17th November 1835

Before breakfast the ship was hemmed in by a flotilla of canoes, & when the natives were allowed to come on board, I suppose the number could not have been less than 200 on our decks. It was the opinion of every one, that it would have been difficult to have picked out an equal number from any other nation who would have given so little trouble. — Every body brought something for sale; shells were the main article of trade. — The Tahitians now fully understand the value of money & prefer it to old clothes or other articles. — The various coins of English & Spanish denomination puzzle the inhabitants & they never seem to think the small Silver quite secure until changed into dollars. — Some of the chiefs have accumulated considerable sums of money; one not long since offered 800 $ for a small vessel & frequently they purchase horses & whale-boats at from 50–100 $.

After breakfast I went on shore & ascended the slope of the nearest part of the mountains to an elevation between two and three thousand feet. — The form of the land is rather singular & may be understood by explaining its hypothetical origin. I believe a group of the interior mountains stood as a smaller island in the sea, & around their steep flanks streams of Lavas & beds of sediment were accumulated in a conical mass under water. This after having been raised was cut by numerous profound ravines, which all diverge from the common centre; the intervening ridges thus belonging to one slope & being flat-topped. — Having crossed the narrow girt of inhabited land, I followed the line of one of these ridges; having on each hand very steep & smooth sided valleys. — The vegetation is singular, consisting almost exclusively of small dwarf fern, mingled higher up with coarse grass. — The appearance was not very dissimilar from that of some of the hills in North Wales; and this so close above the orchard of Tropical plants on the coast was very surprising. At the highest point which I reached trees again appeared. — The wood here was very pretty. — tree ferns having replaced the Cocoa Nut. — It must not however be supposed that these woods at all equalled the forests of Brazil. — In an island, that vast number of productions which characterize a continent cannot be expected to occur.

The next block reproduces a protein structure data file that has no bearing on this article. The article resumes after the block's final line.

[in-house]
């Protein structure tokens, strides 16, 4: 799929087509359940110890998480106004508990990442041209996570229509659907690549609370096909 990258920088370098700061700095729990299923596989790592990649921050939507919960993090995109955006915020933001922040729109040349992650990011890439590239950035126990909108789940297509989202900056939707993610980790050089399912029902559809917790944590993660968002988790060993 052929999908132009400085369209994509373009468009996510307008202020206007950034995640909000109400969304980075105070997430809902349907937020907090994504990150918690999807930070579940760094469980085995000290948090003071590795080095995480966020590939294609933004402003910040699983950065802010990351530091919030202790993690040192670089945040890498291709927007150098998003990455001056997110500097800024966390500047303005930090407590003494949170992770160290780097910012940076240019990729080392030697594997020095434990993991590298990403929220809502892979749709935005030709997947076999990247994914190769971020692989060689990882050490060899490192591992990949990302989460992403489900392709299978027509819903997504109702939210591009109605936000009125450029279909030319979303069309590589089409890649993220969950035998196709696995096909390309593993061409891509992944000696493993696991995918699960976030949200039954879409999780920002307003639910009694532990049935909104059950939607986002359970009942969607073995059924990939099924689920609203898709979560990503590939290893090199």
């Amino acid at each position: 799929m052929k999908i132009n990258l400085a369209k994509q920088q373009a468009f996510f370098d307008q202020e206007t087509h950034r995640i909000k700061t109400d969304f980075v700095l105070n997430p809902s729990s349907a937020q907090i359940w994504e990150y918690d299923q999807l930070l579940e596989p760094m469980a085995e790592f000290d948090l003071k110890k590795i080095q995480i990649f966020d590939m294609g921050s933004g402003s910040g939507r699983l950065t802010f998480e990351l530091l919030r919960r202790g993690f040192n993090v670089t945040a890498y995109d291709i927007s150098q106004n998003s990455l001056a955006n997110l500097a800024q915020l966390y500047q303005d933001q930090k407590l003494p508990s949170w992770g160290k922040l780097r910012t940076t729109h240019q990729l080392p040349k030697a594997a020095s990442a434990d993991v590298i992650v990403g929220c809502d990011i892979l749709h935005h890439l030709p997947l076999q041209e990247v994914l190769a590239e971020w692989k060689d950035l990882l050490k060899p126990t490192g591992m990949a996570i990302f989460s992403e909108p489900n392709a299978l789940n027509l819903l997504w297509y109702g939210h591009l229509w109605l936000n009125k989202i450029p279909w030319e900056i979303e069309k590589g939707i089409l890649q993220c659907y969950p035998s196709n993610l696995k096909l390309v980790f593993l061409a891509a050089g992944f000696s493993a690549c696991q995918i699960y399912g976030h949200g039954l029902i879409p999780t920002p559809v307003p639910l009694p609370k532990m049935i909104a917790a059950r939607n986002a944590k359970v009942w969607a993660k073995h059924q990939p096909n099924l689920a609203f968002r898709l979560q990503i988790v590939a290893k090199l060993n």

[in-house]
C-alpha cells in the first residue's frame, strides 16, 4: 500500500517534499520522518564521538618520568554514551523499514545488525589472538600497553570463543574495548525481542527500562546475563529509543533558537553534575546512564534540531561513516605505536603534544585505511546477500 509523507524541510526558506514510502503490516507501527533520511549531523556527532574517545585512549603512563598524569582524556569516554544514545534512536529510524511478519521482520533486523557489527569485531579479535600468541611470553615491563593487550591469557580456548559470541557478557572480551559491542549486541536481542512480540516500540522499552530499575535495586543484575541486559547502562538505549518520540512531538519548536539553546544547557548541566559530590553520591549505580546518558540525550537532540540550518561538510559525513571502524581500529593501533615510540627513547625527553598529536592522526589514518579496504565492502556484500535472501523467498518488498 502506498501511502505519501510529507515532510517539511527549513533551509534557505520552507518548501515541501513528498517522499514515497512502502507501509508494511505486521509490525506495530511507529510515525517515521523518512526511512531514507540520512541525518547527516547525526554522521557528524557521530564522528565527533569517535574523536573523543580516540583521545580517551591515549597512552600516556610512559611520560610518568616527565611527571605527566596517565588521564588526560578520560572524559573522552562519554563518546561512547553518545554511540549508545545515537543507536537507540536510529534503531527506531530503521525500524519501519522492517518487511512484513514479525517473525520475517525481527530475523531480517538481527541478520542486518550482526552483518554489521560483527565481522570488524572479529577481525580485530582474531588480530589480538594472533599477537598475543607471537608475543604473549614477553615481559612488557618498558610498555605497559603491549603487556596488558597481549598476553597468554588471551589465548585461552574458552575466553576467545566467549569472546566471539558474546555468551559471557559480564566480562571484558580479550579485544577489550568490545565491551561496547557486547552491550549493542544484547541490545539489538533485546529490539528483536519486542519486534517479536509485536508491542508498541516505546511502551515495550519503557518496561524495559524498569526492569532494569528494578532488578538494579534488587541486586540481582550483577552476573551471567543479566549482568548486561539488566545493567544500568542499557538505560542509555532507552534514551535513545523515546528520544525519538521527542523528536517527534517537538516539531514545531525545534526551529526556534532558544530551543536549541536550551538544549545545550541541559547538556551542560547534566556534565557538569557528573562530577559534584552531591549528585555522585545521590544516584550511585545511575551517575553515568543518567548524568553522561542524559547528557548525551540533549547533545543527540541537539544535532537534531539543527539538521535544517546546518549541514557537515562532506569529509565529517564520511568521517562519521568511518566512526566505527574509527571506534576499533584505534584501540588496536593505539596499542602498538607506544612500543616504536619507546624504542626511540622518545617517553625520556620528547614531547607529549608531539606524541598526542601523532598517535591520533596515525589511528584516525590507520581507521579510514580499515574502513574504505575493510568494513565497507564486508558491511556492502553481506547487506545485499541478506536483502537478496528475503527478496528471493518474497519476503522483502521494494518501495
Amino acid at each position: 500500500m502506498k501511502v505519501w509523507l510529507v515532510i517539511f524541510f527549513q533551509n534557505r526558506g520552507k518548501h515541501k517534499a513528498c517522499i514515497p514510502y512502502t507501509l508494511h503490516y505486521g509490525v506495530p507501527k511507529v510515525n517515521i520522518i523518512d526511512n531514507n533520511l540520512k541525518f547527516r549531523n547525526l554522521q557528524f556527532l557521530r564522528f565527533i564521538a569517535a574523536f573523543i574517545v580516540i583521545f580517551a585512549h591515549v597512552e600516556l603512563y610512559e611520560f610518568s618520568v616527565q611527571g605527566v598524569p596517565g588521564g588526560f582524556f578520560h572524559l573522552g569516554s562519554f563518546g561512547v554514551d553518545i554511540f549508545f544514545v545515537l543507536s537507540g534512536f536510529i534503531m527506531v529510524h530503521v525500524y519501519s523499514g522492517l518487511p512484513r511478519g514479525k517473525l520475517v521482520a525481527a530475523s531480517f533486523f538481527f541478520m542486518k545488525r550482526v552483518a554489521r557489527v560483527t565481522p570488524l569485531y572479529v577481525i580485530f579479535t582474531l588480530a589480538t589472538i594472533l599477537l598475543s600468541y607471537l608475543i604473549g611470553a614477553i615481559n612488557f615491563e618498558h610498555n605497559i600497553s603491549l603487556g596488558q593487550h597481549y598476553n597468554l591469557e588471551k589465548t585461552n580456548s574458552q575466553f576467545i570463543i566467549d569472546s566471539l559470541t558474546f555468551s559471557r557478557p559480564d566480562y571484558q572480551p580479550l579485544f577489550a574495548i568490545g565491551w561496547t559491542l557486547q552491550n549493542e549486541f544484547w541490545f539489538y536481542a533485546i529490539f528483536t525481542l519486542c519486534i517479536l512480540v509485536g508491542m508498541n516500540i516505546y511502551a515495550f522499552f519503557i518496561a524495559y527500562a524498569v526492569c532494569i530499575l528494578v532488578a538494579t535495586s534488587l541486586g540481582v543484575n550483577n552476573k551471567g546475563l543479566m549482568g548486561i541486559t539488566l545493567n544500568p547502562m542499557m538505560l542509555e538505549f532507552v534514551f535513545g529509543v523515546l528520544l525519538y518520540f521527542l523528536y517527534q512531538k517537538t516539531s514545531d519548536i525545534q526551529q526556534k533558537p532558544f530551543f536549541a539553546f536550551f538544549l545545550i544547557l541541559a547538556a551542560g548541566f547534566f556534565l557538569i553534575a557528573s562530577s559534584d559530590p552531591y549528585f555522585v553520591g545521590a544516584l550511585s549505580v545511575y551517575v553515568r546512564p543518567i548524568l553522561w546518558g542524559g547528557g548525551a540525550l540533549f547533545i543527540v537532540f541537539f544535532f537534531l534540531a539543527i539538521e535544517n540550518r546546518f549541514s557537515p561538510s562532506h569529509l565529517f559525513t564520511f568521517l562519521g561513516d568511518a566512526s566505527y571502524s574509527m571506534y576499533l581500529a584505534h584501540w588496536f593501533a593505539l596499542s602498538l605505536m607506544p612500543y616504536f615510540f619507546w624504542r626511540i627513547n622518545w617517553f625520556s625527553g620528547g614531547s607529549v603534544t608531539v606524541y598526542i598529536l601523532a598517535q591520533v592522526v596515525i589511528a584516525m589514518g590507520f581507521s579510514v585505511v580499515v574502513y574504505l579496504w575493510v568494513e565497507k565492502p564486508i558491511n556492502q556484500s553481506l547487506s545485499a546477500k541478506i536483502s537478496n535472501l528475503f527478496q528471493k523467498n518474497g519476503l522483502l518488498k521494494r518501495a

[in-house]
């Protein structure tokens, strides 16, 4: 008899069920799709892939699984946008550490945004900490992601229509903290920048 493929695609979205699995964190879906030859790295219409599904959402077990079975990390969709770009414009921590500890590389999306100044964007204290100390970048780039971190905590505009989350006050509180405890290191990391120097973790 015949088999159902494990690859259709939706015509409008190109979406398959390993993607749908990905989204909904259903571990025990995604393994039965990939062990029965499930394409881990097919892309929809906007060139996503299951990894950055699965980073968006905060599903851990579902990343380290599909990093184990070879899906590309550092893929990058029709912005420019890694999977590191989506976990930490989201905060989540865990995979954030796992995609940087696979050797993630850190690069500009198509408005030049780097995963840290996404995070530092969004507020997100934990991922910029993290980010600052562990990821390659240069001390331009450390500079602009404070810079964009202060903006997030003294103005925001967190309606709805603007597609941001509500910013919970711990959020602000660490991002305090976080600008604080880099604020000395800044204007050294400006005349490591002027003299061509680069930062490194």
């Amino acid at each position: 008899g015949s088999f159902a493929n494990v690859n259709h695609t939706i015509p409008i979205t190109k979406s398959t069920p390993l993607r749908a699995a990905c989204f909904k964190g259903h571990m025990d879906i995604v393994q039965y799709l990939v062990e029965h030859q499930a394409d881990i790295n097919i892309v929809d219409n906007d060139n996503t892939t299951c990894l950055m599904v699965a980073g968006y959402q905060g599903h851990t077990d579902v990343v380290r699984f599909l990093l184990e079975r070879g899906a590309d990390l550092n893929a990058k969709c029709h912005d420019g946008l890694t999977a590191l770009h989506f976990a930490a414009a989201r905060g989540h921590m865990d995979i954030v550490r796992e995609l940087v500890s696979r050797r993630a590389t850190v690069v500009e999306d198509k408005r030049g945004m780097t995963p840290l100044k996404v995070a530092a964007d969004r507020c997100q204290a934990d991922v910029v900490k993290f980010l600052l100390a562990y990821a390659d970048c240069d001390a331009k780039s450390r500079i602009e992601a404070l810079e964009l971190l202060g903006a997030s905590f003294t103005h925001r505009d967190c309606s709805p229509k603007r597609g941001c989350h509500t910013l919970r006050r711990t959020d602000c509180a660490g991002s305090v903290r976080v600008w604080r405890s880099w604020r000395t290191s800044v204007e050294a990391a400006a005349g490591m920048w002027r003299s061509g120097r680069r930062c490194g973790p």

From this point, there was a good view of the distant island of Eimeo, dependant on the same Sovereign with Tahiti. — On the lofty & broken pinnacles white massive clouds were piled, which formed an island in the blue sky, as Eimeo itself in the blue ocean. The island is completely encircled by a reef, with the exception of one small gateway; at this distance a narrow but well defined line of brilliant white where the waves first encountered the wall of coral, was alone visible; Within this line was included the smooth glassy water of the lagoon, out of which the mountains rose abruptly. — The effect was very pleasing & might be aptly compared to a framed engraving, where the frame represents the breakers, the marginal paper the lagoon, & the drawing the Island itself. — When I descended in the evening from the mountain, a man whom I had pleased with a trifling gift met me bringing with him hot roasted Bananas, a pineapple & Cocoa Nuts. — I do not know anything more delicious than the milk of a young Cocoa Nut, after walking under a burning sun. — The pineapples here are also of such excellence as to be better than those reared in England & this I believe to be the last & highest compliment which can be paid to a fruit or indeed anything else. — Before going on board I went to Mr Wilson, who interpreted to my friend who had paid me so adroit an attention, that I wanted him & some one other man to accompany me on a short excursion into the mountains.